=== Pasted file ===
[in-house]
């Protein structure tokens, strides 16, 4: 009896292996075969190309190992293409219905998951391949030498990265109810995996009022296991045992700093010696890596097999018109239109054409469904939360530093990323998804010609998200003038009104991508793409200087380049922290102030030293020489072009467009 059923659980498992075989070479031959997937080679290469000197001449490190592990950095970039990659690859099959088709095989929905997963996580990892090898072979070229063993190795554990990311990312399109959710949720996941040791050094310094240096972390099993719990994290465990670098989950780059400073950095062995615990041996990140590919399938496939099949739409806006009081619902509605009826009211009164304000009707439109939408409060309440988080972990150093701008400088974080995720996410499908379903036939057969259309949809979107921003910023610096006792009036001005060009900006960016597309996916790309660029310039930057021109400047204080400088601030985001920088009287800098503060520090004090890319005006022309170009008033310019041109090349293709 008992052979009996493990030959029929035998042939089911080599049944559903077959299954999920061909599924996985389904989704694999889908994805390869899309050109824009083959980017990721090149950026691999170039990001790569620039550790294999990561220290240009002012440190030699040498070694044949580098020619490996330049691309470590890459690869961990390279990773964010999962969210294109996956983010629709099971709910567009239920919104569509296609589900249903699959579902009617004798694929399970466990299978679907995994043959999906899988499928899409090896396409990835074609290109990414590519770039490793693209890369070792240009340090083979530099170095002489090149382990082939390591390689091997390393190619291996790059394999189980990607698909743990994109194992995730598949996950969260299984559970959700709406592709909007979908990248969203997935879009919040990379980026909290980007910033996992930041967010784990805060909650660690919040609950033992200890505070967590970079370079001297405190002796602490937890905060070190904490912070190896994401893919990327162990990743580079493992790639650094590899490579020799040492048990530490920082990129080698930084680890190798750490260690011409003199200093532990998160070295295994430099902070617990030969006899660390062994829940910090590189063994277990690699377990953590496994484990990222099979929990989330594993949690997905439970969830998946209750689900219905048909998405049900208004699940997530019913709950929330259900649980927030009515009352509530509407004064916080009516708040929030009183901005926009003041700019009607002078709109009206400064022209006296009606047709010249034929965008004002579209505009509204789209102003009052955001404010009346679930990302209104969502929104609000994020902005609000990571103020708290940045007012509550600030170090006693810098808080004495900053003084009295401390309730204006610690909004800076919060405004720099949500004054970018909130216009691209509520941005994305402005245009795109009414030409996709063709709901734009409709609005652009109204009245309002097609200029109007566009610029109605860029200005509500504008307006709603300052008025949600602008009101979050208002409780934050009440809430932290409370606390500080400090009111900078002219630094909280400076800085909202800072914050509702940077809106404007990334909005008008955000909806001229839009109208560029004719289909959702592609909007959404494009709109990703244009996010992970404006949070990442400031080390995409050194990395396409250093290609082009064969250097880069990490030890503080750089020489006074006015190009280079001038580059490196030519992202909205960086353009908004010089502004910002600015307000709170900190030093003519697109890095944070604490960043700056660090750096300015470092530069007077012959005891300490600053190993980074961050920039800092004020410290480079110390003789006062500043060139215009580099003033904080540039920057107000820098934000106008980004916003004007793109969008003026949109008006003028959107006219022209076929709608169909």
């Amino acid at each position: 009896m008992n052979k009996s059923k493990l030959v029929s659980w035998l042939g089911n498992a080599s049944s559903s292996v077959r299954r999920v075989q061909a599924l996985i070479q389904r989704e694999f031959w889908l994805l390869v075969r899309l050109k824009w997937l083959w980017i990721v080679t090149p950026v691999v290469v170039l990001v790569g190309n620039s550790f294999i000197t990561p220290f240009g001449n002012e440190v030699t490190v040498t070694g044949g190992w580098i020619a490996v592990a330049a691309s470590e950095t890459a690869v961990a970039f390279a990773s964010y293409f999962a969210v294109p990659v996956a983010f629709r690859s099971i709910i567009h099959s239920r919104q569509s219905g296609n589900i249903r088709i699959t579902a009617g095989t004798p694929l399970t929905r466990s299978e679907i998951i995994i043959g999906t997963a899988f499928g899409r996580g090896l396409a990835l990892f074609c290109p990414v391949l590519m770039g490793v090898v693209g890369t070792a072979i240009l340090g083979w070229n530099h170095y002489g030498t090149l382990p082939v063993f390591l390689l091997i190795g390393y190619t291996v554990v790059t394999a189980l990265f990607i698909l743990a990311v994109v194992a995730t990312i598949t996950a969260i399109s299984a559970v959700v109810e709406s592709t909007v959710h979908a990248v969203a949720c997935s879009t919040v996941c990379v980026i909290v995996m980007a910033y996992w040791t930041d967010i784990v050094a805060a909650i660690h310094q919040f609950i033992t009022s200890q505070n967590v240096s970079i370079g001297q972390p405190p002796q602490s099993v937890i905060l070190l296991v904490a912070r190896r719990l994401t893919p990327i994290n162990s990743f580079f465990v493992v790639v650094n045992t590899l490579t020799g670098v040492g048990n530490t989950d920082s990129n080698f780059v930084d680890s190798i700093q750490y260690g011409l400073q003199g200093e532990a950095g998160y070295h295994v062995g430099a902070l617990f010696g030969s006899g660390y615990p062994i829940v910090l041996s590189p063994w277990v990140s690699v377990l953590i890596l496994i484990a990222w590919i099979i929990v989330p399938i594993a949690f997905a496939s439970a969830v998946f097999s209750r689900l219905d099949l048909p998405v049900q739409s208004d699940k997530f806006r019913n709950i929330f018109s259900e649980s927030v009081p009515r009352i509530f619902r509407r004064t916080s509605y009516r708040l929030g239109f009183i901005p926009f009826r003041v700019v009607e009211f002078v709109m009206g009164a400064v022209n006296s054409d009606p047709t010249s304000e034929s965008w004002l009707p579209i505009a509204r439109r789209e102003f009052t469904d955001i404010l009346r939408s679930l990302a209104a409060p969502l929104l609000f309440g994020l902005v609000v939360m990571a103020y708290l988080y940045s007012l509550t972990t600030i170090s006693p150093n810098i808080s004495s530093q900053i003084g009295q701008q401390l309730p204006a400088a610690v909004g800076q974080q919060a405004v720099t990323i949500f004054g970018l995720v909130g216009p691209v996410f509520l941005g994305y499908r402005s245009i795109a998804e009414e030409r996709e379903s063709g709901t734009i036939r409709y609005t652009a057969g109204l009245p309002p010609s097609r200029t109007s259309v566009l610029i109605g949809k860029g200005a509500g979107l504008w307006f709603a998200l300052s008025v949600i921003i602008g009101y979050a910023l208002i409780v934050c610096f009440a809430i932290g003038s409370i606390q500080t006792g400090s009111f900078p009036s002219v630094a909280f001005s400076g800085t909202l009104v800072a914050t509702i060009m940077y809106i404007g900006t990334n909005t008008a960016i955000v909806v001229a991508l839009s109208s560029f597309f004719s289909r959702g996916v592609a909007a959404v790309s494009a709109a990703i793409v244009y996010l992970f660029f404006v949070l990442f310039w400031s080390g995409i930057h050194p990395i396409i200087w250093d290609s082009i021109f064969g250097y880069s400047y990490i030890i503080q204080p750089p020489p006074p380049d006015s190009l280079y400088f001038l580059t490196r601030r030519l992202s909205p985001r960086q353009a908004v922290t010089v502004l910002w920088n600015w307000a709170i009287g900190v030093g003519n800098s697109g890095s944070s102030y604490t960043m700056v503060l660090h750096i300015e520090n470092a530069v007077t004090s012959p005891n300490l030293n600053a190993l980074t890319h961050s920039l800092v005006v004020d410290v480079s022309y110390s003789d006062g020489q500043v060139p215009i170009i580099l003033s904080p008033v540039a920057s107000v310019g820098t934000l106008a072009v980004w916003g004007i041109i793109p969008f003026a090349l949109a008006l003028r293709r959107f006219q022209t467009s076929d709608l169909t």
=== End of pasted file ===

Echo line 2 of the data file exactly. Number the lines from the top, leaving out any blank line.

């Protein structure tokens, strides 16, 4: 009896292996075969190309190992293409219905998951391949030498990265109810995996009022296991045992700093010696890596097999018109239109054409469904939360530093990323998804010609998200003038009104991508793409200087380049922290102030030293020489072009467009 059923659980498992075989070479031959997937080679290469000197001449490190592990950095970039990659690859099959088709095989929905997963996580990892090898072979070229063993190795554990990311990312399109959710949720996941040791050094310094240096972390099993719990994290465990670098989950780059400073950095062995615990041996990140590919399938496939099949739409806006009081619902509605009826009211009164304000009707439109939408409060309440988080972990150093701008400088974080995720996410499908379903036939057969259309949809979107921003910023610096006792009036001005060009900006960016597309996916790309660029310039930057021109400047204080400088601030985001920088009287800098503060520090004090890319005006022309170009008033310019041109090349293709 008992052979009996493990030959029929035998042939089911080599049944559903077959299954999920061909599924996985389904989704694999889908994805390869899309050109824009083959980017990721090149950026691999170039990001790569620039550790294999990561220290240009002012440190030699040498070694044949580098020619490996330049691309470590890459690869961990390279990773964010999962969210294109996956983010629709099971709910567009239920919104569509296609589900249903699959579902009617004798694929399970466990299978679907995994043959999906899988499928899409090896396409990835074609290109990414590519770039490793693209890369070792240009340090083979530099170095002489090149382990082939390591390689091997390393190619291996790059394999189980990607698909743990994109194992995730598949996950969260299984559970959700709406592709909007979908990248969203997935879009919040990379980026909290980007910033996992930041967010784990805060909650660690919040609950033992200890505070967590970079370079001297405190002796602490937890905060070190904490912070190896994401893919990327162990990743580079493992790639650094590899490579020799040492048990530490920082990129080698930084680890190798750490260690011409003199200093532990998160070295295994430099902070617990030969006899660390062994829940910090590189063994277990690699377990953590496994484990990222099979929990989330594993949690997905439970969830998946209750689900219905048909998405049900208004699940997530019913709950929330259900649980927030009515009352509530509407004064916080009516708040929030009183901005926009003041700019009607002078709109009206400064022209006296009606047709010249034929965008004002579209505009509204789209102003009052955001404010009346679930990302209104969502929104609000994020902005609000990571103020708290940045007012509550600030170090006693810098808080004495900053003084009295401390309730204006610690909004800076919060405004720099949500004054970018909130216009691209509520941005994305402005245009795109009414030409996709063709709901734009409709609005652009109204009245309002097609200029109007566009610029109605860029200005509500504008307006709603300052008025949600602008009101979050208002409780934050009440809430932290409370606390500080400090009111900078002219630094909280400076800085909202800072914050509702940077809106404007990334909005008008955000909806001229839009109208560029004719289909959702592609909007959404494009709109990703244009996010992970404006949070990442400031080390995409050194990395396409250093290609082009064969250097880069990490030890503080750089020489006074006015190009280079001038580059490196030519992202909205960086353009908004010089502004910002600015307000709170900190030093003519697109890095944070604490960043700056660090750096300015470092530069007077012959005891300490600053190993980074961050920039800092004020410290480079110390003789006062500043060139215009580099003033904080540039920057107000820098934000106008980004916003004007793109969008003026949109008006003028959107006219022209076929709608169909």